Things leftists don't want to know. Employers across the midwest are complaining about a shortage of workers, particularly at the entry level, according to First National Bank of Chicago economist Diane Swonk. In some areas of Wisconsin the unemployment rate is less than 2 percent.
"Of late on Sundays I have trespassed into an odd parish, far from Lincoln Park," writes labor lawyer Tom Geoghegan in Slate (October 23). "Blue-collar, immigrant, even poor, but the pastor may be an academic. A different priest at 12:30 every Sunday....Three languages. St. Paul in Tagalog. Because the priests are from universities, the homilies are pitched at a high level. Doubt anyone in the pews ever saw a college. One Sunday, a young Irish priest told a grad-student joke about Americans tackling German theology. He heard it when he was a student at the University of Tubingen. I burst out laughing. Only one. Around me: stone faces. Filipino, Mexican, Lao. Not a smile."
No surprise here. David Hill profiles Maribeth Vander Weele, former Sun-Times reporter turned in-house corruption fighter in the Chicago Public Schools, in Education Week (October 23): "She admits that it has been 'a real eye-opener' to see how reporters latch on to one issue. 'Any one of these cases on any day at any moment can blow up in the media,' she says. 'And what surprised me is that sometimes the least serious cases end up on the television news.'"
You can take your bike to LA, but not to Oak Park. From the Chicagoland Bicycle Federation News (October/November), page one: "At the end of August, CBF's Bikes on Transit Committee sent a proposal to Metra for a Bikes on Trains demonstration project. The project would test, as early as next summer, the feasibility of allowing bicyclists to bring their bikes on board Metra trains. At press time, Metra's response had not yet been received." Page four: "As we go to press, Amtrak is finalizing a plan to allow bikes to 'roll on' to several major cross-country train lines that originate in Chicago," using special bike racks rather than boxes.
Incorruptible. A local shareholder in the community-supported Angelic Organics farm was carrying home her box of veggies one afternoon when she was accosted by a policeman: "Miss! Miss! Can you tell me where you got that box?" He'd seen a TV program and wanted to know where to get the produce. She gave him AO's phone number and offered him a carrot from her box. "No, ma'am. I can't take a carrot while I'm on duty." (Angelic Organics Farm News, September 9-14.)
Gosh, boss, that looked like a valuable blueprint, but I'm having a heck of a time flattening it out again. Chiasso on North Halsted now offers 11-ounce paperweights of rigid vinyl and lead that look like crumpled-up papers. $20 apiece.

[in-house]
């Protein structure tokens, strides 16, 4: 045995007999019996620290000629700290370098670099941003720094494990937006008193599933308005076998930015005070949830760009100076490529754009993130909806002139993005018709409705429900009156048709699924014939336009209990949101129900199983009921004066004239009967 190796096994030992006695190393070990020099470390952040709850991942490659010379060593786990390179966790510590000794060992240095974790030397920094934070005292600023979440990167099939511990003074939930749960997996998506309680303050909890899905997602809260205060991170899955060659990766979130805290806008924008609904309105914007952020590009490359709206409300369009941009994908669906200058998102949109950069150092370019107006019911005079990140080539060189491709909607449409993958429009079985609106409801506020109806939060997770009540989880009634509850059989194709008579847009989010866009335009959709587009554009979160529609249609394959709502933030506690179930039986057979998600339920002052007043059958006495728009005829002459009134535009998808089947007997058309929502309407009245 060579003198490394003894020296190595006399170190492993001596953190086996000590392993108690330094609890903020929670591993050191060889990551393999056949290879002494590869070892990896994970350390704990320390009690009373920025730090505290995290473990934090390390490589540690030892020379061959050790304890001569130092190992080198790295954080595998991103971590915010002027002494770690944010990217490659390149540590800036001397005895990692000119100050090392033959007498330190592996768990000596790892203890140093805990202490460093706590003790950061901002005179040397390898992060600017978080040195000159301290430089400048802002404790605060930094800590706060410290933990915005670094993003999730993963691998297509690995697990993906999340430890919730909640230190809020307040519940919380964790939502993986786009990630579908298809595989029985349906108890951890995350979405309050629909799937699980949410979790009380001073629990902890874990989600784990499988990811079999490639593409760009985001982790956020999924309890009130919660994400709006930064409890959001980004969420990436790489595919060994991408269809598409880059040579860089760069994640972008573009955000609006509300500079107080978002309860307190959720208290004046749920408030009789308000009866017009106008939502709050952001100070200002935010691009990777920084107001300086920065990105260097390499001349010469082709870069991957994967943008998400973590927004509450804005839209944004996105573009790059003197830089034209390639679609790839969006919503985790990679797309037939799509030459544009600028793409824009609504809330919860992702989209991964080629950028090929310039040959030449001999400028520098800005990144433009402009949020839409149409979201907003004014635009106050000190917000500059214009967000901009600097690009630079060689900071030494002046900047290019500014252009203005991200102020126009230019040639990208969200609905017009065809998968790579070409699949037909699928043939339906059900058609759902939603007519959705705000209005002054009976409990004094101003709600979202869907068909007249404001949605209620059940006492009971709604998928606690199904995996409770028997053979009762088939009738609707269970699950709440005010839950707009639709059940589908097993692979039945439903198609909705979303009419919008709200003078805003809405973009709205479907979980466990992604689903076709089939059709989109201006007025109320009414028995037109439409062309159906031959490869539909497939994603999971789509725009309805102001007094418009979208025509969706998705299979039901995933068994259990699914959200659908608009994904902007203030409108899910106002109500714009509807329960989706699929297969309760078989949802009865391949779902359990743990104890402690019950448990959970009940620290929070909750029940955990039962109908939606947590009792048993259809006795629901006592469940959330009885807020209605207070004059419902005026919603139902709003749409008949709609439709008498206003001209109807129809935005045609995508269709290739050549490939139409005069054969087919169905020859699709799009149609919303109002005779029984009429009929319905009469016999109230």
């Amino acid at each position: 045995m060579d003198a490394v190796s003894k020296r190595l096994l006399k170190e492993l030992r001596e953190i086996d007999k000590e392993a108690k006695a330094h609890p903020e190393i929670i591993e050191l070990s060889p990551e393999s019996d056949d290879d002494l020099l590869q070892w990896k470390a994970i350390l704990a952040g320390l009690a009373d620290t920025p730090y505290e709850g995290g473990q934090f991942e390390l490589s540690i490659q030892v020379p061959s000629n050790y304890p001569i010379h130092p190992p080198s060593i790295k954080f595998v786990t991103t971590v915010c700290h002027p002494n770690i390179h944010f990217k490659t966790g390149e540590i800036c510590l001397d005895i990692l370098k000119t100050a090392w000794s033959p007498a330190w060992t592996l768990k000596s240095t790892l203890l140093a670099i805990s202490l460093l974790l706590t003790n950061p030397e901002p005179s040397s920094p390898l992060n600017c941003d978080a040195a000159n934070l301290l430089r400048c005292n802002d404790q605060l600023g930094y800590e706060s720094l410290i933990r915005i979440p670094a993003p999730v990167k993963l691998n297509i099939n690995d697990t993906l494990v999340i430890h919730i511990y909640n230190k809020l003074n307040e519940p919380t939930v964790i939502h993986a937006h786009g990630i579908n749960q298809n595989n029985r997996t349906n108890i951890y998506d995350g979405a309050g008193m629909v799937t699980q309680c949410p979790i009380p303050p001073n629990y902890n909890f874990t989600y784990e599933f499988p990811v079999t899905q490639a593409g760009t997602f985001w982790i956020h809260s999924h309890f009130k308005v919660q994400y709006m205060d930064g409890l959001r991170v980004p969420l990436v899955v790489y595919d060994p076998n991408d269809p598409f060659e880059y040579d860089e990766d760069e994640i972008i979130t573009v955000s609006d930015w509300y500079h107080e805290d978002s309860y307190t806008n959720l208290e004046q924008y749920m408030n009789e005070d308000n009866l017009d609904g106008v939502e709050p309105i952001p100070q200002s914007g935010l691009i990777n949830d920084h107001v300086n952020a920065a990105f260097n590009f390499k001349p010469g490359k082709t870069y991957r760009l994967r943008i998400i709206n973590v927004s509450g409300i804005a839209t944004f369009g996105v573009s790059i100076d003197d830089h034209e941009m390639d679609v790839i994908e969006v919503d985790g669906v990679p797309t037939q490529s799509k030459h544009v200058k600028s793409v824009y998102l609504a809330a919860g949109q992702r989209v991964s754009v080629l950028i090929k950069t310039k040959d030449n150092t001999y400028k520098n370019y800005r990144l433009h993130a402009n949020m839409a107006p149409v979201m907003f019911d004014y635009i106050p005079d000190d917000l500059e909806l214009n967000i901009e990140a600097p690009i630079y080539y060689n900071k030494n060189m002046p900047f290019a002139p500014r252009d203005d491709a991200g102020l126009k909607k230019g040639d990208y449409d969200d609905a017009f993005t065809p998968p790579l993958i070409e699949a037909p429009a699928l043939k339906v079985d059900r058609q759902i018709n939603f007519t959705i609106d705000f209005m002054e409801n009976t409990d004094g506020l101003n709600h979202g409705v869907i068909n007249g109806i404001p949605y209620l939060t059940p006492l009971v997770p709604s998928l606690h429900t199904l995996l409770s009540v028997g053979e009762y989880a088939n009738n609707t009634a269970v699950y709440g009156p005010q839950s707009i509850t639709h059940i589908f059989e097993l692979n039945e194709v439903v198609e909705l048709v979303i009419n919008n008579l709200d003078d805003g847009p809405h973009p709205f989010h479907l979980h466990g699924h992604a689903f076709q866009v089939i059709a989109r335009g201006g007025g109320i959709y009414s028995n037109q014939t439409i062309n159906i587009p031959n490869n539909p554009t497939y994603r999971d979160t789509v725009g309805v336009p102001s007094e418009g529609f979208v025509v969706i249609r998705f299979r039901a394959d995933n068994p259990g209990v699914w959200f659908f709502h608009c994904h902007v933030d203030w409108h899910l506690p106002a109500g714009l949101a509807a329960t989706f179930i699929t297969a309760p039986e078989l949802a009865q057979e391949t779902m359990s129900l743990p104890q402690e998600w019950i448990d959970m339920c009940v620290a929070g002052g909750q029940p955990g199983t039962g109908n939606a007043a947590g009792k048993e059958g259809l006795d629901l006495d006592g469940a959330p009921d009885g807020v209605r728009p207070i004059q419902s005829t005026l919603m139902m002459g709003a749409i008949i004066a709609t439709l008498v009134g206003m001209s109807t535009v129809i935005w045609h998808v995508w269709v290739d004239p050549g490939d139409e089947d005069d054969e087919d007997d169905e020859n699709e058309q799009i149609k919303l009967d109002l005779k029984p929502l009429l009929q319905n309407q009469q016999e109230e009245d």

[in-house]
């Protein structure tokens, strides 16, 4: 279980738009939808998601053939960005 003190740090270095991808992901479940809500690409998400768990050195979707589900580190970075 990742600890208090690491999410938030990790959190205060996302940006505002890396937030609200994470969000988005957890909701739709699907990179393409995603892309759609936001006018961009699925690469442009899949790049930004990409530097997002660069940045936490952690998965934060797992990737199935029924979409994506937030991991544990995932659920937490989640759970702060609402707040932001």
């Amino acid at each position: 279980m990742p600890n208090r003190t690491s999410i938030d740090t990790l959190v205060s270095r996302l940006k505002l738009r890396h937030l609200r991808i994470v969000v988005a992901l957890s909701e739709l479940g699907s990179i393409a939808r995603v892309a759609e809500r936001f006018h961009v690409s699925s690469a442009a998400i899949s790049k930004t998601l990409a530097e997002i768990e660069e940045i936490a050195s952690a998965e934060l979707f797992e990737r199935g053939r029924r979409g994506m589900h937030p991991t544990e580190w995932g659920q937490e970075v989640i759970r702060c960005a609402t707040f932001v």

"If you look at the diseases that don't infect the politically or economically influential in our country, these are diseases that dwarf HIV," Dr. Anthony Fauci tells the Chicago-based Journal of the International Association of Physicians in AIDS Care (September). "Take a look at tuberculosis, which kills three million people a year. Three million people a year over a period of 15 years--the length of the AIDS epidemic so far--is 45 million people. Not even a small fraction of that number has died so far from AIDS worldwide. Malaria kills one and a half million people a year, mostly African babies....
Unfortunately, most people in the developed world don't really care very much about these diseases....There's no reason to believe that once AIDS gets controlled--with drugs, a vaccine, or both--the industrialized countries are going to look at AIDS any differently from the way we look at malaria, tuberculosis, schistosomiasis--an unfortunate problem of somebody else."
Note to top management: Dilbert has definitely entered the building. Advice to managers from a recent Harvard Business Review article, quoted in the newsletter Innovations (October 7): "The urge to communicate your values is proof positive that you are not acting on them....Talking about values signals that fraud is near."
It's something my parents did for me. The suburban-based American Society of Anesthesiologists reports that about 50 percent of children from families in which someone smokes need oxygen therapy after surgery--compared to just 5 percent of children from smoke-free homes.